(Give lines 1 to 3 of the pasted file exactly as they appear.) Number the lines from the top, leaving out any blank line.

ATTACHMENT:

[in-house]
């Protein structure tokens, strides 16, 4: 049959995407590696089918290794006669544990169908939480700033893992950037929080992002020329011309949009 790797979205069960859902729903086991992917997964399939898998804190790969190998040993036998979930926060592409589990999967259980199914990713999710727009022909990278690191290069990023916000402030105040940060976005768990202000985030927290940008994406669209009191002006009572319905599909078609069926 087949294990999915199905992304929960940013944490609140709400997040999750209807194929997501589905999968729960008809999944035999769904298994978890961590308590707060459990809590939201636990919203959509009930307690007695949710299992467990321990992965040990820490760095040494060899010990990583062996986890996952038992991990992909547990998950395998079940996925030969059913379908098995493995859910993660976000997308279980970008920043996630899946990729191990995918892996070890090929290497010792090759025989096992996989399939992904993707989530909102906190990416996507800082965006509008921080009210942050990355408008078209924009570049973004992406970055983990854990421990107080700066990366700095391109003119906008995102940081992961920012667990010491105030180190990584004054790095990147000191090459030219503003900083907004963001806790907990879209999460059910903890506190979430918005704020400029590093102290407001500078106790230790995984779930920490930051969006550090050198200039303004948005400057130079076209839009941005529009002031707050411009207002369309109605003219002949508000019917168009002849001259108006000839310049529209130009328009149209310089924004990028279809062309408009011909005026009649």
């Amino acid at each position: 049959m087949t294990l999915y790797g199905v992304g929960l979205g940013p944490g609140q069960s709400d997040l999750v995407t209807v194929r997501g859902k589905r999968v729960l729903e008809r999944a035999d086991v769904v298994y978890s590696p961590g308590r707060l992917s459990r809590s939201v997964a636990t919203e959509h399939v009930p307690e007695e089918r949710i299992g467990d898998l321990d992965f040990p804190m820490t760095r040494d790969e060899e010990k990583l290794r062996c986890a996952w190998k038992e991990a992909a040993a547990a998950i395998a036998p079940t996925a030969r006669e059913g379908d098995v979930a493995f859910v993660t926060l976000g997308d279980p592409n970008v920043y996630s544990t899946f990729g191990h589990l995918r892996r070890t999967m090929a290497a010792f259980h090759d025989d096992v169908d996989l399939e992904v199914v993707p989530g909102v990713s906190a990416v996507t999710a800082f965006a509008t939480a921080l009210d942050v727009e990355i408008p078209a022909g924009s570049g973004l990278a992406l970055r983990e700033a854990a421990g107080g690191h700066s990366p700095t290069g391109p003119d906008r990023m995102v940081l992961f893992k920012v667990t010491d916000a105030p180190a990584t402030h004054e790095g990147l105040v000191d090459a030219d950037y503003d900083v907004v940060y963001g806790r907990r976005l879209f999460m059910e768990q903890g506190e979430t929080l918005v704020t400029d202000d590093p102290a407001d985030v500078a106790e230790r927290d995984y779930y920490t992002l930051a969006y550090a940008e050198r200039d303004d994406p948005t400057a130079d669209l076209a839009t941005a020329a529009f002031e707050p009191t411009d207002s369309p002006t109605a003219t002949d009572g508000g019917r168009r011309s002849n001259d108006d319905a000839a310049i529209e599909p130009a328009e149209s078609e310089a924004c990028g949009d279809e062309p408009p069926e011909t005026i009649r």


[in-house]
């Protein structure tokens, strides 16, 4: 049959995407590696089918290794006669544990169908939480700033893992950037929080992002020329011309949009 790797979205069960859902729903086991992917997964399939898998804190790969190998040993036998979930926060592409589990999967259980199914990713999710727009022909990278690191290069990023916000402030105040940060976005768990202000985030927290940008994406669209009191002006009572319905599909078609069926 087949294990999915199905992304929960940013944490609140709400997040999750209807194929997501589905999968729960008809999944035999769904298994978890961590308590707060459990809590939201636990919203959509009930307690007695949710299992467990321990992965040990820490760095040494060899010990990583062996986890996952038992991990992909547990998950395998079940996925030969059913379908098995493995859910993660976000997308279980970008920043996630899946990729191990995918892996070890090929290497010792090759025989096992996989399939992904993707989530909102906190990416996507800082965006509008921080009210942050990355408008078209924009570049973004992406970055983990854990421990107080700066990366700095391109003119906008995102940081992961920012667990010491105030180190990584004054790095990147000191090459030219503003900083907004963001806790907990879209999460059910903890506190979430918005704020400029590093102290407001500078106790230790995984779930920490930051969006550090050198200039303004948005400057130079076209839009941005529009002031707050411009207002369309109605003219002949508000019917168009002849001259108006000839310049529209130009328009149209310089924004990028279809062309408009011909005026009649």
């Amino acid at each position: 049959m087949t294990l999915y790797g199905v992304g929960l979205g940013p944490g609140q069960s709400d997040l999750v995407t209807v194929r997501g859902k589905r999968v729960l729903e008809r999944a035999d086991v769904v298994y978890s590696p961590g308590r707060l992917s459990r809590s939201v997964a636990t919203e959509h399939v009930p307690e007695e089918r949710i299992g467990d898998l321990d992965f040990p804190m820490t760095r040494d790969e060899e010990k990583l290794r062996c986890a996952w190998k038992e991990a992909a040993a547990a998950i395998a036998p079940t996925a030969r006669e059913g379908d098995v979930a493995f859910v993660t926060l976000g997308d279980p592409n970008v920043y996630s544990t899946f990729g191990h589990l995918r892996r070890t999967m090929a290497a010792f259980h090759d025989d096992v169908d996989l399939e992904v199914v993707p989530g909102v990713s906190a990416v996507t999710a800082f965006a509008t939480a921080l009210d942050v727009e990355i408008p078209a022909g924009s570049g973004l990278a992406l970055r983990e700033a854990a421990g107080g690191h700066s990366p700095t290069g391109p003119d906008r990023m995102v940081l992961f893992k920012v667990t010491d916000a105030p180190a990584t402030h004054e790095g990147l105040v000191d090459a030219d950037y503003d900083v907004v940060y963001g806790r907990r976005l879209f999460m059910e768990q903890g506190e979430t929080l918005v704020t400029d202000d590093p102290a407001d985030v500078a106790e230790r927290d995984y779930y920490t992002l930051a969006y550090a940008e050198r200039d303004d994406p948005t400057a130079d669209l076209a839009t941005a020329a529009f002031e707050p009191t411009d207002s369309p002006t109605a003219t002949d009572g508000g019917r168009r011309s002849n001259d108006d319905a000839a310049i529209e599909p130009a328009e149209s078609e310089a924004c990028g949009d279809e062309p408009p069926e011909t005026i009649r």